/blog/multiple-sclerosis-an-autoimmune-disease-of-the-central-nervous-system-that-affects-millions-worldwide-can-cause-debilitating-symptoms-for-those-who-suffer-from-it Another great news in Medical Research today is that MS symptoms can be suppressed in a way that is more effective than current treatments.
Multiple sclerosis, an autoimmune disease of the central nervous system that affects millions worldwide, can cause debilitating symptoms for those who suffer from it.
Though treatments exist, researchers are still searching for therapies that could more effectively treat the disease, or even prevent it altogether.
Researchers at the Pritzker School of Molecular Engineering (PME) at the University of Chicago have designed a new therapy for multiple sclerosis (MS) by fusing a cytokine to a blood protein. In mice, this combination prevented destructive immune cells from infiltrating the central nervous system and decreased the number of cells that play a role in MS development, leading to fewer symptoms and even disease prevention.
While most immune cells help protect the body from disease, in patients with MS, autoreactive immune cells infiltrate the central nervous system and cause damage. Recent studies have shown that Th17 cells, immune cells that are activated in the body’s secondary lymphoid organs, migrate to the brain and play a role in the severity of the disease. Several drugs to treat MS work by sequestering these cells in the lymph nodes and preventing them from targeting tissue, but these drugs can have adverse side effects.
Interleukin-4 (IL-4), an anti-inflammatory cytokine, is known to suppress the genes that cause MS and has been found to suppress the reactivation of Th17 cells. To use it as a potential therapy, researchers needed to find a way to keep the IL-4 in the secondary lymphoid organs to ensure that Th17 cells were suppressed and did not migrate.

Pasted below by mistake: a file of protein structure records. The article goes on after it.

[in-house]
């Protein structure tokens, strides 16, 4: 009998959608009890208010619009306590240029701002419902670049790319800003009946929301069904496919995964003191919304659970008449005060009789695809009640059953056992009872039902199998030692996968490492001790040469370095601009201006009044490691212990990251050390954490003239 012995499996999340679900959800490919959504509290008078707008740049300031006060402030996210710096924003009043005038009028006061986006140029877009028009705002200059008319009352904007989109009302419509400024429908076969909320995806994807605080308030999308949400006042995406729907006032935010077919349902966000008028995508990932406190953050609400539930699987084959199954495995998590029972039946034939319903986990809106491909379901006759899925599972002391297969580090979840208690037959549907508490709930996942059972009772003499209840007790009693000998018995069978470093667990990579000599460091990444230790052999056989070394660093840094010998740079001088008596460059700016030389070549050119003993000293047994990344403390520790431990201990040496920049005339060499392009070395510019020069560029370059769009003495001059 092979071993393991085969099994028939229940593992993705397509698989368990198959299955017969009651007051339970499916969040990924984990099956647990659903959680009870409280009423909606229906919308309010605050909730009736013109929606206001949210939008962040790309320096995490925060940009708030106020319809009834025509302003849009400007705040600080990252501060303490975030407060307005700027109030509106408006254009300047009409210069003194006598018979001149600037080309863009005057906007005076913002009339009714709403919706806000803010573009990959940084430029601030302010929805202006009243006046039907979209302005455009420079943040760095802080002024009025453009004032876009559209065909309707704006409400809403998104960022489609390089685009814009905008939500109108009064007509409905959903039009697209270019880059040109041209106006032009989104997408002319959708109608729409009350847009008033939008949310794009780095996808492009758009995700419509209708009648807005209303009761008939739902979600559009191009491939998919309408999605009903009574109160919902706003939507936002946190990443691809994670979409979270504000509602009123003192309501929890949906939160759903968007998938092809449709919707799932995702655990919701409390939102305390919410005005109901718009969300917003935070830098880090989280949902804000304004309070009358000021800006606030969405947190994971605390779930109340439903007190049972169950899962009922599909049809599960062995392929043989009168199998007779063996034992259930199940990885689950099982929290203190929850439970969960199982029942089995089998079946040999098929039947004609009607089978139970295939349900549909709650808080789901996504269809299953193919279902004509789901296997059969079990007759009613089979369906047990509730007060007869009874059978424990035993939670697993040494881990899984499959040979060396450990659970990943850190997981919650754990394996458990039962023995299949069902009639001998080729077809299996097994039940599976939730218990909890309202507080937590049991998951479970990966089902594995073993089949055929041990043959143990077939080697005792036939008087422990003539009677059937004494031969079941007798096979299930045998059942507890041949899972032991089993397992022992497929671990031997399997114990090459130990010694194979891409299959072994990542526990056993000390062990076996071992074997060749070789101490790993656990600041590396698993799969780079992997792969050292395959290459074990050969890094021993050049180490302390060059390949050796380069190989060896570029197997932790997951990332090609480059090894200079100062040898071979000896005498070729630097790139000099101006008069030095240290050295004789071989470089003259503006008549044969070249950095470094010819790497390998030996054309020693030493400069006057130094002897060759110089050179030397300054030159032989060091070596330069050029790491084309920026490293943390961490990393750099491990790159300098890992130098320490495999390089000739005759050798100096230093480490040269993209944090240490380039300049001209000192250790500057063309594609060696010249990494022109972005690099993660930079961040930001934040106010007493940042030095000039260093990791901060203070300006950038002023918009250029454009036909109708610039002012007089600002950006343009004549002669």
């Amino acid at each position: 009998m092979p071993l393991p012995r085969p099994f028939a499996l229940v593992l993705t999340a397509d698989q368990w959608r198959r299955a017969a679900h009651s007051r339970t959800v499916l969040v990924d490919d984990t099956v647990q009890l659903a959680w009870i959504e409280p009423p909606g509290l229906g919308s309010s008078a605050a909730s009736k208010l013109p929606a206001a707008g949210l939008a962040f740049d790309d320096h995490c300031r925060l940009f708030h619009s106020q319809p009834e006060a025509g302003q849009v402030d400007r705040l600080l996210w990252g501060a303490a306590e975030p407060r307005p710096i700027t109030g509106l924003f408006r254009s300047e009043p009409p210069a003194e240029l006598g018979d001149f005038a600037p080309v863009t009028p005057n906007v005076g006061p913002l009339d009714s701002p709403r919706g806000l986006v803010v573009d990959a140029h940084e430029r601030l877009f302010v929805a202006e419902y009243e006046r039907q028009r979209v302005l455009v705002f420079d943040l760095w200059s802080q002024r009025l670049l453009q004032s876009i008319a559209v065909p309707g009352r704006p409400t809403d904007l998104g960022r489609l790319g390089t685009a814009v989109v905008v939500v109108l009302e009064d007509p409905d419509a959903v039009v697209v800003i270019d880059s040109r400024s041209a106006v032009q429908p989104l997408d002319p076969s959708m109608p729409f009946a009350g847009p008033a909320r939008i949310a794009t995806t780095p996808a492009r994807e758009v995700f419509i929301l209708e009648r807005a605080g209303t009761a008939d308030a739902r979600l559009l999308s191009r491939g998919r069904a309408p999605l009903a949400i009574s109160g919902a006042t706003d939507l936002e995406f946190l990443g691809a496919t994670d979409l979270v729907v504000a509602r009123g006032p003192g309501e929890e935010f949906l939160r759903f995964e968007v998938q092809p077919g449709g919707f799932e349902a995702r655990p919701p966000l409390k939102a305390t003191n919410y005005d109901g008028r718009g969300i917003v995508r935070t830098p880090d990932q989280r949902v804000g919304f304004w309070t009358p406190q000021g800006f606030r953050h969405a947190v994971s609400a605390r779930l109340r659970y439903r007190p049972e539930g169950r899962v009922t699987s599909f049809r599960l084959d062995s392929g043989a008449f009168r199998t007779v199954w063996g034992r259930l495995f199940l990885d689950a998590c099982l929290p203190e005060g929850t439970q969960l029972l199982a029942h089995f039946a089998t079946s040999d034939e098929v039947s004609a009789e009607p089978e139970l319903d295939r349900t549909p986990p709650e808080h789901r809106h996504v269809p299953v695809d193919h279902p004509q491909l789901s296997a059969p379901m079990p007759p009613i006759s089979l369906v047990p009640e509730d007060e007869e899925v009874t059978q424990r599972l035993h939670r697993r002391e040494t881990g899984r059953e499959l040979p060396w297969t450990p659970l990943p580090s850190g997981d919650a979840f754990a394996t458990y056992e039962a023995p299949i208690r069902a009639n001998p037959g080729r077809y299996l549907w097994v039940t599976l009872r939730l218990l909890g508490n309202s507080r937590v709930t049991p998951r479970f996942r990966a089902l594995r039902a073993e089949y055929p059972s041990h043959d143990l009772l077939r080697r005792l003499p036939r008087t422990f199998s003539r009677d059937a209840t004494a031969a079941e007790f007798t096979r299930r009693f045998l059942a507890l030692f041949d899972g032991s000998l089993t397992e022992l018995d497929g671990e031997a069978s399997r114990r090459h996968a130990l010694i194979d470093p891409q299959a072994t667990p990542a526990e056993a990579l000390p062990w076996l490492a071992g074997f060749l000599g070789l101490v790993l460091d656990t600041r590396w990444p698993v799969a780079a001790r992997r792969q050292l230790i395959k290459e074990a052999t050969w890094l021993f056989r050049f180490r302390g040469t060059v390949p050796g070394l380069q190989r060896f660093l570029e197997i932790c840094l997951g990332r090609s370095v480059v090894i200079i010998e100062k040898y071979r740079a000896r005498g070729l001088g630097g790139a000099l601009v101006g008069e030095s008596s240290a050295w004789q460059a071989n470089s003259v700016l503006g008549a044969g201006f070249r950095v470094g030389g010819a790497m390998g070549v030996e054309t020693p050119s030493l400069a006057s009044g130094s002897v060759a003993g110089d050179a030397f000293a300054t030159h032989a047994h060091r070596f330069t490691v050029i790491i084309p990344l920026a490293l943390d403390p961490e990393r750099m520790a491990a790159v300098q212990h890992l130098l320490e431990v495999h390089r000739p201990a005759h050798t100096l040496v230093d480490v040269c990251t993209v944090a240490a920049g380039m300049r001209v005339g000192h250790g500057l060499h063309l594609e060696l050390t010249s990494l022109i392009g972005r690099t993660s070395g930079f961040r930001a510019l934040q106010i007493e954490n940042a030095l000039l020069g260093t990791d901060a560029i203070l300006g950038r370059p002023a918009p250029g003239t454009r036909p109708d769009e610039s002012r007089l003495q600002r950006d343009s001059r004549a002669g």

To do this, they bound IL-4 to a blood protein and injected it into mice that had experimental autoimmune encephalomyelitis (the mouse model of MS) and found that it caused the IL-4 to stay within the secondary lymphoid organs. The result was reduced infiltration of Th17 cells into the spinal cord. That suppressed the disease and resulted in fewer symptoms. Medical research done in University of Chicago has found that the newly designed therapy by PME researcher can prevent MS from developing in the majority of mice it was treated with. This therapy if moved to clinical trial could potentially be self-administered by MS patients at home with an injector pen and could lead to better quality of life, with fewer symptoms, for those with the disease
This is a big breakthrough given that it is the first time anyone has shown how the fusion of this protein to immunosuppressive cytokines can treat and prevent multiple sclerosis.
Medical research procedure
Prolonged residence of an albumin–IL-4 fusion protein in secondary lymphoid organs ameliorates experimental autoimmune encephalomyelitis
nterleukin-4 (IL-4) suppresses the development of multiple sclerosis in a murine model of experimental autoimmune encephalomyelitis (EAE). Here, we show that, in mice with EAE, the accumulation and persistence in the lymph nodes and spleen of a systemically administered serum albumin (SA)–IL-4 fusion protein leads to higher efficacy in preventing disease development than the administration of wild-type IL-4 or of the clinically approved drug fingolimod. We also show that the SA–IL-4 fusion protein prevents immune-cell infiltration in the spinal cord, decreases integrin expression in antigen-specific CD4+ T cells, increases the number of granulocyte-like myeloid-derived suppressor cells (and their expression of programmed-death-ligand-1) in spinal cord-draining lymph nodes and decreases the number of T helper 17 cells, a pathogenic cell population in EAE. In mice with chronic EAE, SA–IL-4 inhibits immune-cell infiltration into the spinal cord and completely abrogates immune responses to myelin antigen in the spleen. The SA–IL-4 fusion protein may be prophylactically and therapeutically advantageous in the treatment of multiple sclerosis.